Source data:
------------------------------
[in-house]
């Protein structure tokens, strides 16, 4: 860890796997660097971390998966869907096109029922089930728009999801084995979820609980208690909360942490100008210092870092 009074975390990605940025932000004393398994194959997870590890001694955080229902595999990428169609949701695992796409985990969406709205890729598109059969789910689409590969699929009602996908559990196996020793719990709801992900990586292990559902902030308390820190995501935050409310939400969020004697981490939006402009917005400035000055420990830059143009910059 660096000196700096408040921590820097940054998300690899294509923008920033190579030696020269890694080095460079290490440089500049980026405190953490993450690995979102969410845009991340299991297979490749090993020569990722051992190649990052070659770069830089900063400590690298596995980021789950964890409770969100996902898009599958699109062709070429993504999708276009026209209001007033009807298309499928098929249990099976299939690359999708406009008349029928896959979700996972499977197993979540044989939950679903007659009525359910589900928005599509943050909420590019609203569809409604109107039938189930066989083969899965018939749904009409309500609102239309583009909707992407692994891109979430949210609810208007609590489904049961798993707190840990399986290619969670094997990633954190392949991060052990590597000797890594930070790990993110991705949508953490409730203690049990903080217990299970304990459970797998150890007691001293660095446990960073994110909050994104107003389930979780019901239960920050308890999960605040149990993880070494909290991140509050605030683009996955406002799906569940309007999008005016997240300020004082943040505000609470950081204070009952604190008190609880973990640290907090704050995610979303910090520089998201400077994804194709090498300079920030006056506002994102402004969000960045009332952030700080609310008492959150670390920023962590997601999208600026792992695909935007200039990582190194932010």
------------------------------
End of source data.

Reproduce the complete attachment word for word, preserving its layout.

[in-house]
């Protein structure tokens, strides 16, 4: 860890796997660097971390998966869907096109029922089930728009999801084995979820609980208690909360942490100008210092870092 009074975390990605940025932000004393398994194959997870590890001694955080229902595999990428169609949701695992796409985990969406709205890729598109059969789910689409590969699929009602996908559990196996020793719990709801992900990586292990559902902030308390820190995501935050409310939400969020004697981490939006402009917005400035000055420990830059143009910059 660096000196700096408040921590820097940054998300690899294509923008920033190579030696020269890694080095460079290490440089500049980026405190953490993450690995979102969410845009991340299991297979490749090993020569990722051992190649990052070659770069830089900063400590690298596995980021789950964890409770969100996902898009599958699109062709070429993504999708276009026209209001007033009807298309499928098929249990099976299939690359999708406009008349029928896959979700996972499977197993979540044989939950679903007659009525359910589900928005599509943050909420590019609203569809409604109107039938189930066989083969899965018939749904009409309500609102239309583009909707992407692994891109979430949210609810208007609590489904049961798993707190840990399986290619969670094997990633954190392949991060052990590597000797890594930070790990993110991705949508953490409730203690049990903080217990299970304990459970797998150890007691001293660095446990960073994110909050994104107003389930979780019901239960920050308890999960605040149990993880070494909290991140509050605030683009996955406002799906569940309007999008005016997240300020004082943040505000609470950081204070009952604190008190609880973990640290907090704050995610979303910090520089998201400077994804194709090498300079920030006056506002994102402004969000960045009332952030700080609310008492959150670390920023962590997601999208600026792992695909935007200039990582190194932010």